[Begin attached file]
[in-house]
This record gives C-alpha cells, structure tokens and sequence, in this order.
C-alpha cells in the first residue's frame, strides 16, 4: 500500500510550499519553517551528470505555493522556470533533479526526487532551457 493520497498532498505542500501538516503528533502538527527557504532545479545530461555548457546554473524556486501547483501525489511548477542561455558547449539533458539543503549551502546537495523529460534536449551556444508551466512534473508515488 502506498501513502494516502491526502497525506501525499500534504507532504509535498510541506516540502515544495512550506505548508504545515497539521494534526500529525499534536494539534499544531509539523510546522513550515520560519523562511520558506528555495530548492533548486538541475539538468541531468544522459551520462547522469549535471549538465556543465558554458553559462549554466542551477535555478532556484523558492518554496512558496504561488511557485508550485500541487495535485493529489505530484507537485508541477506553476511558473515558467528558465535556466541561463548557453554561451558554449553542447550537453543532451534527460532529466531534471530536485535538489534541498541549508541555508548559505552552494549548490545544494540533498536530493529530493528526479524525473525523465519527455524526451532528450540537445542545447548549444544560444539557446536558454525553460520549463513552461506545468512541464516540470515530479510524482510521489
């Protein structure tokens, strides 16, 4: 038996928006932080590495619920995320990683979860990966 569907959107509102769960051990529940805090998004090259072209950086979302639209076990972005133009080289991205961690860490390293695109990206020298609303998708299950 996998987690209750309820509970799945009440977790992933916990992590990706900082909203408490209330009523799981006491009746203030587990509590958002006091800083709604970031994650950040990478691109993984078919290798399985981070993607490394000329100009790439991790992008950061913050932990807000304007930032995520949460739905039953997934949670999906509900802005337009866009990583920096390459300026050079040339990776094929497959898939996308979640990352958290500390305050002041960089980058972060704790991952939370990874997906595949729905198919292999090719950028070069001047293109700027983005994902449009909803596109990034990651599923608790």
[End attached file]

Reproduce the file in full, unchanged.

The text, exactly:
[in-house]
This record gives C-alpha cells, structure tokens and sequence, in this order.
C-alpha cells in the first residue's frame, strides 16, 4: 500500500510550499519553517551528470505555493522556470533533479526526487532551457 493520497498532498505542500501538516503528533502538527527557504532545479545530461555548457546554473524556486501547483501525489511548477542561455558547449539533458539543503549551502546537495523529460534536449551556444508551466512534473508515488 502506498501513502494516502491526502497525506501525499500534504507532504509535498510541506516540502515544495512550506505548508504545515497539521494534526500529525499534536494539534499544531509539523510546522513550515520560519523562511520558506528555495530548492533548486538541475539538468541531468544522459551520462547522469549535471549538465556543465558554458553559462549554466542551477535555478532556484523558492518554496512558496504561488511557485508550485500541487495535485493529489505530484507537485508541477506553476511558473515558467528558465535556466541561463548557453554561451558554449553542447550537453543532451534527460532529466531534471530536485535538489534541498541549508541555508548559505552552494549548490545544494540533498536530493529530493528526479524525473525523465519527455524526451532528450540537445542545447548549444544560444539557446536558454525553460520549463513552461506545468512541464516540470515530479510524482510521489
């Protein structure tokens, strides 16, 4: 038996928006932080590495619920995320990683979860990966 569907959107509102769960051990529940805090998004090259072209950086979302639209076990972005133009080289991205961690860490390293695109990206020298609303998708299950 996998987690209750309820509970799945009440977790992933916990992590990706900082909203408490209330009523799981006491009746203030587990509590958002006091800083709604970031994650950040990478691109993984078919290798399985981070993607490394000329100009790439991790992008950061913050932990807000304007930032995520949460739905039953997934949670999906509900802005337009866009990583920096390459300026050079040339990776094929497959898939996308979640990352958290500390305050002041960089980058972060704790991952939370990874997906595949729905198919292999090719950028070069001047293109700027983005994902449009909803596109990034990651599923608790």